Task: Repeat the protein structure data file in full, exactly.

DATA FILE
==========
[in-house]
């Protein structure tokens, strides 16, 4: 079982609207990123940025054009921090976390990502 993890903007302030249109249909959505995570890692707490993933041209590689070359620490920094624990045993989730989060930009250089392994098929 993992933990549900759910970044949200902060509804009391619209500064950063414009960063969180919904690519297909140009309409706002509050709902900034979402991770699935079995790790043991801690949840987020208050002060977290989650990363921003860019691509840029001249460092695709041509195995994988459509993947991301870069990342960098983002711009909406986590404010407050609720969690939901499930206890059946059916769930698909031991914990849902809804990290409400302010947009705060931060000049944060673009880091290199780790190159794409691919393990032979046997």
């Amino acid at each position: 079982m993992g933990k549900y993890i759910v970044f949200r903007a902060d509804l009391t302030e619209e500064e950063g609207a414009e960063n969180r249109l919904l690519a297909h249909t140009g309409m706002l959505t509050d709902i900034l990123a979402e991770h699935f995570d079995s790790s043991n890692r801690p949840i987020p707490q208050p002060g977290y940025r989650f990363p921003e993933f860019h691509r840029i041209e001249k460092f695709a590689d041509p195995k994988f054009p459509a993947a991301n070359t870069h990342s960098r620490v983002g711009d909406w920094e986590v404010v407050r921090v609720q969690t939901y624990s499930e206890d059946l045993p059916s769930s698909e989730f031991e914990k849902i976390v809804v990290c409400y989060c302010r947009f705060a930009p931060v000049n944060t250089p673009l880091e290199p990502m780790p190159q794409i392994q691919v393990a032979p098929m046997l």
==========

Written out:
[in-house]
């Protein structure tokens, strides 16, 4: 079982609207990123940025054009921090976390990502 993890903007302030249109249909959505995570890692707490993933041209590689070359620490920094624990045993989730989060930009250089392994098929 993992933990549900759910970044949200902060509804009391619209500064950063414009960063969180919904690519297909140009309409706002509050709902900034979402991770699935079995790790043991801690949840987020208050002060977290989650990363921003860019691509840029001249460092695709041509195995994988459509993947991301870069990342960098983002711009909406986590404010407050609720969690939901499930206890059946059916769930698909031991914990849902809804990290409400302010947009705060931060000049944060673009880091290199780790190159794409691919393990032979046997």
């Amino acid at each position: 079982m993992g933990k549900y993890i759910v970044f949200r903007a902060d509804l009391t302030e619209e500064e950063g609207a414009e960063n969180r249109l919904l690519a297909h249909t140009g309409m706002l959505t509050d709902i900034l990123a979402e991770h699935f995570d079995s790790s043991n890692r801690p949840i987020p707490q208050p002060g977290y940025r989650f990363p921003e993933f860019h691509r840029i041209e001249k460092f695709a590689d041509p195995k994988f054009p459509a993947a991301n070359t870069h990342s960098r620490v983002g711009d909406w920094e986590v404010v407050r921090v609720q969690t939901y624990s499930e206890d059946l045993p059916s769930s698909e989730f031991e914990k849902i976390v809804v990290c409400y989060c302010r947009f705060a930009p931060v000049n944060t250089p673009l880091e290199p990502m780790p190159q794409i392994q691919v393990a032979p098929m046997l």